Solons want martial law subject in college curriculum, PMA

/ 04:07 PM September 20, 2019
Solons want martial law subject in college curriculum, PMA

In this file photo, an actor portrays a victim of summary execution during martial law during the staging of the play “Never Again” at the Bantayog ng mga Bayani in Quezon City, which seeks to remind the people of the dark days of the Marcos dictatorship. INQUIRER FILE

MANILA, Philippines — A subject on martial law should also be taught in other universities and colleges nationwide, and not just in the University of the Philippines (UP) Diliman.

This was the earnest proposal of progressive lawmakers from the House Makabayan bloc, citing that even the Philippine Military Academy should include a subject on martial law in its curriculum.


Bayan Muna Rep. Carlos Zarate and Kabataan Rep. Sarah Elago made the call Friday, after UP Diliman announced that it would offer a general education subject for its students called “Philippine Studies 21: Wika, Panitikan, at Kultura sa Ilalim ng Batas Militar.”

For Zarate, the martial law period should be tackled in all higher education institutions (HEIs) to combat pro-Marcos revisionist claims and raise more awareness on human rights violations during the regime of late dictator Ferdinand Marcos.


“Kung dapat pag-usapan ba ito sa mga unibersidad, dapat pag-usapan sa unibersidad ang martial law para mai-raise sa ating national consciousness ang madilim na kabahagi ng pahina na ito sa kasaysayan,” Zarate said.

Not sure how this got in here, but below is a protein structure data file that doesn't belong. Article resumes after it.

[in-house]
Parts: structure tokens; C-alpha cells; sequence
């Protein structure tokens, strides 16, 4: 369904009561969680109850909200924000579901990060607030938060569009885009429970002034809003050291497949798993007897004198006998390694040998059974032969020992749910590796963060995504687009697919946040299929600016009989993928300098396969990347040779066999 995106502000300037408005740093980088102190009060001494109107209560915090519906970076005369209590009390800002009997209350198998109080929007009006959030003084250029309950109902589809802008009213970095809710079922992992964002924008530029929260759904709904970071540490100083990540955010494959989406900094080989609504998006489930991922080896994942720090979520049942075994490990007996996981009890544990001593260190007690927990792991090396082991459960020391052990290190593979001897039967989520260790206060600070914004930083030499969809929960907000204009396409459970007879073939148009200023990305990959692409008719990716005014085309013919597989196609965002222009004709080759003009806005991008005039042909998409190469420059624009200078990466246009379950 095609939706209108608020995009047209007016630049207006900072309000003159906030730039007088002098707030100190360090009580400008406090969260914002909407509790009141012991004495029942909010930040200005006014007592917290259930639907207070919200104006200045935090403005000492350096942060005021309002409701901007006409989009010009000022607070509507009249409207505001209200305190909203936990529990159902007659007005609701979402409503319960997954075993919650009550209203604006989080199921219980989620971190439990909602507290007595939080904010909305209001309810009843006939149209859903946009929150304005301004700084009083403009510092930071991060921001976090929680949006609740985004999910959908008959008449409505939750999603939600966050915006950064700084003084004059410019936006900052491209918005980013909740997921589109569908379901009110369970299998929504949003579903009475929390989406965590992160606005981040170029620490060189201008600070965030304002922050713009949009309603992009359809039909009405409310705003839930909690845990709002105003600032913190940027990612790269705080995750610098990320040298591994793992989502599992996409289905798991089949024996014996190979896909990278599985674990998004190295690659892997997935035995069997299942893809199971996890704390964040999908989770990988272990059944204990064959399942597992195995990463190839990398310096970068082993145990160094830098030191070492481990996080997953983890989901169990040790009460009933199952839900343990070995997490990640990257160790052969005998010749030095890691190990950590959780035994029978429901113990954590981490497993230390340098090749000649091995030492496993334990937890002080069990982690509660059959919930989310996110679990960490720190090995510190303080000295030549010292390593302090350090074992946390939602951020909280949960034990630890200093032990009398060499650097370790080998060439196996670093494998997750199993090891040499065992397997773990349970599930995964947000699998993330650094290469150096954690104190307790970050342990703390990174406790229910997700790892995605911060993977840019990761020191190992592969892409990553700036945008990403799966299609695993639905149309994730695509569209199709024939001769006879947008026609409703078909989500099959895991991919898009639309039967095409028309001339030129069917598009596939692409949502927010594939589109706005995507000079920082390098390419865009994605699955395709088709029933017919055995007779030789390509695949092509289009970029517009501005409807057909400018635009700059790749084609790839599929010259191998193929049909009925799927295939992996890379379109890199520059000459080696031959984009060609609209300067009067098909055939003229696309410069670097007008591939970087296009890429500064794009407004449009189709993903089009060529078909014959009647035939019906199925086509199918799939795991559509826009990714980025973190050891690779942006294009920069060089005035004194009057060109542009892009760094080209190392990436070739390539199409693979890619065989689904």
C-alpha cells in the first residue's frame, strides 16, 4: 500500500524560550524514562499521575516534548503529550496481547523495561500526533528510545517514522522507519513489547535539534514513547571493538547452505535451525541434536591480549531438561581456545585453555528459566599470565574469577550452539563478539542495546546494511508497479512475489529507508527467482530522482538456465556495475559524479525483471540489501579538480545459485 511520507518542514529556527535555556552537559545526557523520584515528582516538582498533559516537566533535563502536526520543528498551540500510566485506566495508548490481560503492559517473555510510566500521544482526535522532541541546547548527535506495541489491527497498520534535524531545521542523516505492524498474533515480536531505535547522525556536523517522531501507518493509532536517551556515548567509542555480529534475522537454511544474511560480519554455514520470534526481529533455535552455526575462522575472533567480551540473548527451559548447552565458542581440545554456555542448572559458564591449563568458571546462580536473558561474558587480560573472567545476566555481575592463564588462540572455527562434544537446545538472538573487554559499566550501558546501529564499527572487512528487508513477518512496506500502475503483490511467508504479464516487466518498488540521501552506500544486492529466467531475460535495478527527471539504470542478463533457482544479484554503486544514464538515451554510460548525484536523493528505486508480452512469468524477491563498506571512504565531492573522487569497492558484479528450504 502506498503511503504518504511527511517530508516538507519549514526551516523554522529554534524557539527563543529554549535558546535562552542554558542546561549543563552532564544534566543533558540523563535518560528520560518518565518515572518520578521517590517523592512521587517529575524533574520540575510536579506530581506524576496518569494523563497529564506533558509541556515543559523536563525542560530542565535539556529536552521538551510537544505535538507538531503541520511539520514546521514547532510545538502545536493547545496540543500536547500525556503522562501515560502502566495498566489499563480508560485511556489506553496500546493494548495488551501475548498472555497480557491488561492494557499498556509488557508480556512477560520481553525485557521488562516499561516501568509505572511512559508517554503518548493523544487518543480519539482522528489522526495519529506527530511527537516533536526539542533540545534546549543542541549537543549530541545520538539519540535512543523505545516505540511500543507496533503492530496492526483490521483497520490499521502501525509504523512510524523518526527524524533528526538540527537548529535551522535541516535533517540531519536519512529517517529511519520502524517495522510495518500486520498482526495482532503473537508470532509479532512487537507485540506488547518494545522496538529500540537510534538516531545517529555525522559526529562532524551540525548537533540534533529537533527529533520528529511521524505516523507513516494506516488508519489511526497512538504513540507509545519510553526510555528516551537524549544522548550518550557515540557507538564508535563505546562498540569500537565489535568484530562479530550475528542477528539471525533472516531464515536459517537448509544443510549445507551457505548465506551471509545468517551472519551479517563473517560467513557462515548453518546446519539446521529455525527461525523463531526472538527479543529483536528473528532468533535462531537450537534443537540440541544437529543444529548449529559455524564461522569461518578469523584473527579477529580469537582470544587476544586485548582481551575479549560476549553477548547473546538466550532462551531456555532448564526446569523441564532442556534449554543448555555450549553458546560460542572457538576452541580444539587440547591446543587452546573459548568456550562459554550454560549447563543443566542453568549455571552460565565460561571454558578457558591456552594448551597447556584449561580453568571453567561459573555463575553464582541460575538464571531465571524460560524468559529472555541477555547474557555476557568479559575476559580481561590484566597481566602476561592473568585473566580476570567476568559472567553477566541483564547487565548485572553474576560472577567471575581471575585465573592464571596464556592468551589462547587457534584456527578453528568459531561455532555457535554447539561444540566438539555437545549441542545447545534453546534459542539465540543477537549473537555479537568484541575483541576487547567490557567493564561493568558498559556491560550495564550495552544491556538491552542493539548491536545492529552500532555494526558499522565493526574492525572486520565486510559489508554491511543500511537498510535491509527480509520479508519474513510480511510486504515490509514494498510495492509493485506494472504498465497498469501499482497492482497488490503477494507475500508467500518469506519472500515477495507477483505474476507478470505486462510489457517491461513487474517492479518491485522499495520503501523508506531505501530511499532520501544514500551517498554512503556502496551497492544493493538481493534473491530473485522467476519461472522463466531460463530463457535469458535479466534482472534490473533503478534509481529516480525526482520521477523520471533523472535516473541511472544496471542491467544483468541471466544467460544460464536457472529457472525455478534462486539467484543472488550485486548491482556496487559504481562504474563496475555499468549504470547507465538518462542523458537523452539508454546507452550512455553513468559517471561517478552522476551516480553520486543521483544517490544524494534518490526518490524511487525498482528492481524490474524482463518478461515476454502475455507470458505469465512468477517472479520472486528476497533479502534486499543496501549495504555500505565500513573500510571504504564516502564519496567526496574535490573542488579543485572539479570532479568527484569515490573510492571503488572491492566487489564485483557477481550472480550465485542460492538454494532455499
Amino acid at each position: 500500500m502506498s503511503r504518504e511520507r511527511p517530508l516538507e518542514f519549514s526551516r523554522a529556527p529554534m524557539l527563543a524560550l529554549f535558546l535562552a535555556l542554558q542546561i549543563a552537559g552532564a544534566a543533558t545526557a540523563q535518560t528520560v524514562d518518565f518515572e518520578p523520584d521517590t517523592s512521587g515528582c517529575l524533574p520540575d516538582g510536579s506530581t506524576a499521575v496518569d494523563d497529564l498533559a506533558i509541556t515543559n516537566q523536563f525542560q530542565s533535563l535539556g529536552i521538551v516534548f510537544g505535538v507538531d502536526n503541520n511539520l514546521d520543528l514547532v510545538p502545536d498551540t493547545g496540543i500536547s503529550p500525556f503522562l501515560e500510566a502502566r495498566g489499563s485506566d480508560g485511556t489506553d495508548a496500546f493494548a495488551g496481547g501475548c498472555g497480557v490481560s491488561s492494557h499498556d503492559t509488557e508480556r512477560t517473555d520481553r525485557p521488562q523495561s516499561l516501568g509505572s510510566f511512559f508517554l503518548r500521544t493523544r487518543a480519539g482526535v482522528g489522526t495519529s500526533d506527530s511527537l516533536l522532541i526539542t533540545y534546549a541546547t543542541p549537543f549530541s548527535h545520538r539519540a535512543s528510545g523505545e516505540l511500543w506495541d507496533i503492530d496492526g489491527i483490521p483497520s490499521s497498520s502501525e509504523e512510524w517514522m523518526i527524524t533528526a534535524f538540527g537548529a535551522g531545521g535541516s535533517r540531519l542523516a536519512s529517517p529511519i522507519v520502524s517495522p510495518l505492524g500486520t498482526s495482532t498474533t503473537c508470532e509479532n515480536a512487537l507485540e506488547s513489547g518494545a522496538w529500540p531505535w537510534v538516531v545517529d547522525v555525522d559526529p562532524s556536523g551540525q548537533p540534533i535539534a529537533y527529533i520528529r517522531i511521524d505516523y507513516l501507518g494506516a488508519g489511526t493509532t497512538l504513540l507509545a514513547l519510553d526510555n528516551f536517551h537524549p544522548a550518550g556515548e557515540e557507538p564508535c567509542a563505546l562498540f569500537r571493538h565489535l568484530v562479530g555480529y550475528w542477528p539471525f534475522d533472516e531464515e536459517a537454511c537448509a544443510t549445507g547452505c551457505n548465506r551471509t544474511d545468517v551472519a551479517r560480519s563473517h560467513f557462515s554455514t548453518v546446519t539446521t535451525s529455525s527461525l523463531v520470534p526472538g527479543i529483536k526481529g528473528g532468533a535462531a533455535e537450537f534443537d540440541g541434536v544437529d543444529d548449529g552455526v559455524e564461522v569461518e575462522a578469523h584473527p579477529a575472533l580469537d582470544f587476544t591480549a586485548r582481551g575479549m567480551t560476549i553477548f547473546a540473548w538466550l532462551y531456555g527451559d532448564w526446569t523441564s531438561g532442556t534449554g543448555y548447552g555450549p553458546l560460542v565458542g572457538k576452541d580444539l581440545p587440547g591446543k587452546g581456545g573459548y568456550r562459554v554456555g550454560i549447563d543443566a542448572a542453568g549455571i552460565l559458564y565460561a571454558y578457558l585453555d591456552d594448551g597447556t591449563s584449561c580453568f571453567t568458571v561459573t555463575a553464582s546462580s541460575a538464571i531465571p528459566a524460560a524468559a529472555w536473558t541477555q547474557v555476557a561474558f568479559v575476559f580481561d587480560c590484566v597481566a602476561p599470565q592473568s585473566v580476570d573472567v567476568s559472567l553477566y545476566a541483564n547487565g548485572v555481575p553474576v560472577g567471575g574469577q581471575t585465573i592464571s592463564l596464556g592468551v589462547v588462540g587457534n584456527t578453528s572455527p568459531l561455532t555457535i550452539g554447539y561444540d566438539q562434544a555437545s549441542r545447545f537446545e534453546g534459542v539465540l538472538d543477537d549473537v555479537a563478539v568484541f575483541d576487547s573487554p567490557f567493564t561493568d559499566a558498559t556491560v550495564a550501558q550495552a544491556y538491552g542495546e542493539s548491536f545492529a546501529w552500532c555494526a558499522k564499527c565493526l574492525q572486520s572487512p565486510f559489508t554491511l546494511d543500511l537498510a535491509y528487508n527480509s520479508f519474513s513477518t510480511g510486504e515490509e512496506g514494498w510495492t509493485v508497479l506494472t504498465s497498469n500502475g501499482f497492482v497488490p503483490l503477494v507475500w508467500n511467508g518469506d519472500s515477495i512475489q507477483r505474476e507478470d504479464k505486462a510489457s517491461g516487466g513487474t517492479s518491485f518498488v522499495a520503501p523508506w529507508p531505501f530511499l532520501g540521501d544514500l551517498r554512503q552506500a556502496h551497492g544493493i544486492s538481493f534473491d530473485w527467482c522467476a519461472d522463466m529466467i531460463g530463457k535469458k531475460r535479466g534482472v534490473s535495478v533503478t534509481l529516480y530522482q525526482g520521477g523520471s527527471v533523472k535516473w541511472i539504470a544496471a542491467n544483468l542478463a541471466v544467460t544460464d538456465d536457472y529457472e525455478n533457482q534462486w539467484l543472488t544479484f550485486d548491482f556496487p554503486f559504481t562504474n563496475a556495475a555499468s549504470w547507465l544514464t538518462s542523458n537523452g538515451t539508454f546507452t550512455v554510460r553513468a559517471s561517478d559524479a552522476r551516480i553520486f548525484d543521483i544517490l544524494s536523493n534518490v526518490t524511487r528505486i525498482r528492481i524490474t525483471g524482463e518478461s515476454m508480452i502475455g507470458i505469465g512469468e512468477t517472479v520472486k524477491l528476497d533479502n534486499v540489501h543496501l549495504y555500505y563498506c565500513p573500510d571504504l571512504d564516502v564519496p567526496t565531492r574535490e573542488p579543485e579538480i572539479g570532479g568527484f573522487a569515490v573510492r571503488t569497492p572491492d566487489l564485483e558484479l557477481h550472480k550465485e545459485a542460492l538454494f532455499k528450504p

“At para malabanan din ang rebisyonistang naratibo na nilalako ng mga pro-Marcos at kahit sa admin na ito that enables the comeback of the Marcoses and white-washes sa mga kasalanan ng mga Marcos,” he added.

Kabataan Rep. Sarah Elago said she would file a resolution that would push for the adoption of a martial law subject in all HEIs.

“Dahil ang nilalaman nito ay hindi lang naman tungkol doon sa mismong batas militar kundi doon sa wika, panitikan at kultura at lipunan noong panahon ng batas militar,” she said.

By May 2015, a total of 75,730 persons have filed their claims as human rights violations victims during the martial rule before the Human Rights Victims Claims Board.

Over 100,000 people were also recorded to have been victims of human rights violations during martial law from 1972 to 1981 – 70,000 of whom were arrested, 34,000 were tortured, and 3,240 were killed by the military and the police, according to a report by Amnesty International.

READ: Remembering Martial Law under the Marcos regime



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